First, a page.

I read Empire of Capital in the immediate aftermath of the US invasion of Iraq to gain a better understanding of 21st century imperialism. That led to The Origin of Capitalism and, eventually, her volumes on the history of political theory. She was a lucid writer and a rigorous, even heterodox, thinker.
One of the great femmes fatales. She was even tougher in Too Late for Tears.
The first novel by Stone that I read was Dog Soldiers, which some readers nominate as his most accomplished work. Over the next year I read Hall of Mirrors, Outerbridge Reach, A Flag for Sunrise, and Children of Light. I’ve never taught his fiction but I used Prime Green, a truly immersive memoir of the 60s, for HUM470: American Autobiography. Finding himself in a crowd with Jack Kerouac, he noted that Jack tended to respond to requests for cigarettes with the irritated rhetorical question, “Why don’t you buy your own smokes?”. My perception of Stone was of someone who was haunted, fragile, and willful. He was remanded to an orphanage when his mother was institutionalized. He went to sea. He worked as a reporter. His writing focused almost completely on the US and US Americans– yet you couldn’t with any justice deem him a nationalist.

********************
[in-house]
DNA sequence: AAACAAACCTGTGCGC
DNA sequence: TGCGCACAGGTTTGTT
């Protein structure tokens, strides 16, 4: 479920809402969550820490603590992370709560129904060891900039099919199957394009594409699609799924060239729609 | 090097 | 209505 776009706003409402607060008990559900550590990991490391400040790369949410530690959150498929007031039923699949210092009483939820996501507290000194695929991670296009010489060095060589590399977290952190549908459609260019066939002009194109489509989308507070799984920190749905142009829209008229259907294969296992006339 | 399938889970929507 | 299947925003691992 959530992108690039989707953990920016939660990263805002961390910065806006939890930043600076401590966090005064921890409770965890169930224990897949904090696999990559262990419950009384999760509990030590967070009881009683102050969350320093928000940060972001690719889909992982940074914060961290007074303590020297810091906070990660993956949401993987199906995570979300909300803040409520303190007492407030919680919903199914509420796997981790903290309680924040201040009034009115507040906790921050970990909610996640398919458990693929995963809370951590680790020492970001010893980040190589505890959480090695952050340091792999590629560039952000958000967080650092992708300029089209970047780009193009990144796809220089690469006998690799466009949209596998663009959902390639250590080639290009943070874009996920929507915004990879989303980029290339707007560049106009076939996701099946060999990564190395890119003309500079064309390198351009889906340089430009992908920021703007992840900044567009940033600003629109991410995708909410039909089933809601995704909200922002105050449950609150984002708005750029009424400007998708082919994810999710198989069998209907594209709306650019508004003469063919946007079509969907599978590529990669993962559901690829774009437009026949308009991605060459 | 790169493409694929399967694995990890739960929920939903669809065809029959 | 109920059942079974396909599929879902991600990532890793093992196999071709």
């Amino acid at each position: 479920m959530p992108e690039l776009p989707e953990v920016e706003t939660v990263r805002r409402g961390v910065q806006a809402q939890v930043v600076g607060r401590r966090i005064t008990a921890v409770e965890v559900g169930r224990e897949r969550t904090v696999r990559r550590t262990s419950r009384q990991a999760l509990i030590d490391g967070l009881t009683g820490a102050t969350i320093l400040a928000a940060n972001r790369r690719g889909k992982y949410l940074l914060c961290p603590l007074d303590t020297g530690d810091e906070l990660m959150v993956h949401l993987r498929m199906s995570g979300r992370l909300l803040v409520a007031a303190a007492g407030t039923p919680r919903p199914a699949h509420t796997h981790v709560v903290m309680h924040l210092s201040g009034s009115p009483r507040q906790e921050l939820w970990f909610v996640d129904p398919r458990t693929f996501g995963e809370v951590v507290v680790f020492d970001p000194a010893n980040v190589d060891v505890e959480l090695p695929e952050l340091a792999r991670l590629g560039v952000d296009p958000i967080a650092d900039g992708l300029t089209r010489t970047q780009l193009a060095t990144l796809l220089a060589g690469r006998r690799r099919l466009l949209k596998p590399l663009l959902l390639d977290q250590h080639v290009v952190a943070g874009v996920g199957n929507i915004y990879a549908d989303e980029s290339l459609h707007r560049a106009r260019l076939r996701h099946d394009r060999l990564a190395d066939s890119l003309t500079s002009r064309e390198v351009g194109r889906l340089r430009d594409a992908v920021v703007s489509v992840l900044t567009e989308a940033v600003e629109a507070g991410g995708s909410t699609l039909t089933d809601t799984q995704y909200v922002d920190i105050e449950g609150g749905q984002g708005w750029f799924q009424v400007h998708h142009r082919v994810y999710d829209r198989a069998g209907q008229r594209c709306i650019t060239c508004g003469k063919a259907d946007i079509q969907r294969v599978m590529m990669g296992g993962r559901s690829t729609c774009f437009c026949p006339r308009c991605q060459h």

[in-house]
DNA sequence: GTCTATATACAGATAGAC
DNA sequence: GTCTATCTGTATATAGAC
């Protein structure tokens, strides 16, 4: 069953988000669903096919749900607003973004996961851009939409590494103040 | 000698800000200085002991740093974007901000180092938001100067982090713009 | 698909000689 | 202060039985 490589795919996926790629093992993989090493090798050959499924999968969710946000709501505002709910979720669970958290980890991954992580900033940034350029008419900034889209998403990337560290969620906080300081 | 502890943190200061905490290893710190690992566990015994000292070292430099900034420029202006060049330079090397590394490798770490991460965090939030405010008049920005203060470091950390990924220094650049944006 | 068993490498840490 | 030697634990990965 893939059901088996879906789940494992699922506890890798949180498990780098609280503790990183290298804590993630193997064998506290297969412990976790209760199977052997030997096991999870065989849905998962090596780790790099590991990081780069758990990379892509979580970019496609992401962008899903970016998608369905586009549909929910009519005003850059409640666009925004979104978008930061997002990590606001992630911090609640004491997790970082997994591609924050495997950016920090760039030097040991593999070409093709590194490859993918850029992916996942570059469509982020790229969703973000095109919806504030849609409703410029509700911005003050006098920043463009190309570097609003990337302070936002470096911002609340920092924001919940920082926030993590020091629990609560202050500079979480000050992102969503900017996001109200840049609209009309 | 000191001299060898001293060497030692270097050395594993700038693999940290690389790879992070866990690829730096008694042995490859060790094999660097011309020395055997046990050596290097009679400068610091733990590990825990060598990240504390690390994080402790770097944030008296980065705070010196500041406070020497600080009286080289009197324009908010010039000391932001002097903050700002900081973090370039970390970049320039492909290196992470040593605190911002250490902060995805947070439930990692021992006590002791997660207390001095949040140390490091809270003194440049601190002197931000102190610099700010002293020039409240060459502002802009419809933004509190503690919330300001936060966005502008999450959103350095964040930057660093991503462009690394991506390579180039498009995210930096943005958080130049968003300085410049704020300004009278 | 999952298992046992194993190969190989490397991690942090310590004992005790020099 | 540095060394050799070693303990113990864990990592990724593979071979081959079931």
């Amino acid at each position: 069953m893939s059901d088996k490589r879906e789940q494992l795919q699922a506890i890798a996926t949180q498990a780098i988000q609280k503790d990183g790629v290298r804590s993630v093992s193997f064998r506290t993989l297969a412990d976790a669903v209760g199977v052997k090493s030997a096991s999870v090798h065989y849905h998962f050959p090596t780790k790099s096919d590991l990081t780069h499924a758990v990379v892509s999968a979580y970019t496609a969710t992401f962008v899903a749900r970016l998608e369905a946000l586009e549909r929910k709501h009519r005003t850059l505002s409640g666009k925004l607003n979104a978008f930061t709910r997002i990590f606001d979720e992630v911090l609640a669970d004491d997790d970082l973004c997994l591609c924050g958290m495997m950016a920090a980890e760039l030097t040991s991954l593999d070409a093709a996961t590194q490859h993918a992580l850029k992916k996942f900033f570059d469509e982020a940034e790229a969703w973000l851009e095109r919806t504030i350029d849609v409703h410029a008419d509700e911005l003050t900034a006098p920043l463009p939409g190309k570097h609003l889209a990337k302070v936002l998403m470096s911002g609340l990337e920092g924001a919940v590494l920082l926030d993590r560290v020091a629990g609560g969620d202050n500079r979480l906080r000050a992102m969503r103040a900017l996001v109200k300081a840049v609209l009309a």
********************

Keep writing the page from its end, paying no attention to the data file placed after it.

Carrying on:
“I have come to believe that language, a line of print, say, is capable of inhabiting the imagination far more intensely than any picture, however doctored. The same principle applies to the novel, if it works. No Hollywood flick, no movie of any provenance, can ever provide an experience of the battle of Borodino as intense as that provided in Tolstoy’s pages. Descriptive language supplies deeper penetration, attaches itself to the rods and cones of interior perception, to a greater degree than a recovered or remembered image. Language is the process that lashes experience to the intellect” (Prime Green 133).
Havens’s cover of Billie Holiday’s “God Bless the Child”:
A key figure in the rise of neoliberalism, Margaret Thatcher, died just a few days ago. For many British people her policies represented the betrayal of a basic social contract devoted to social welfare in place since the 2nd World War. Here is Elvis Costello’s “Tramp the Dirt Down,” recorded live in 1989, one of many pop songs criticizing Thatcher.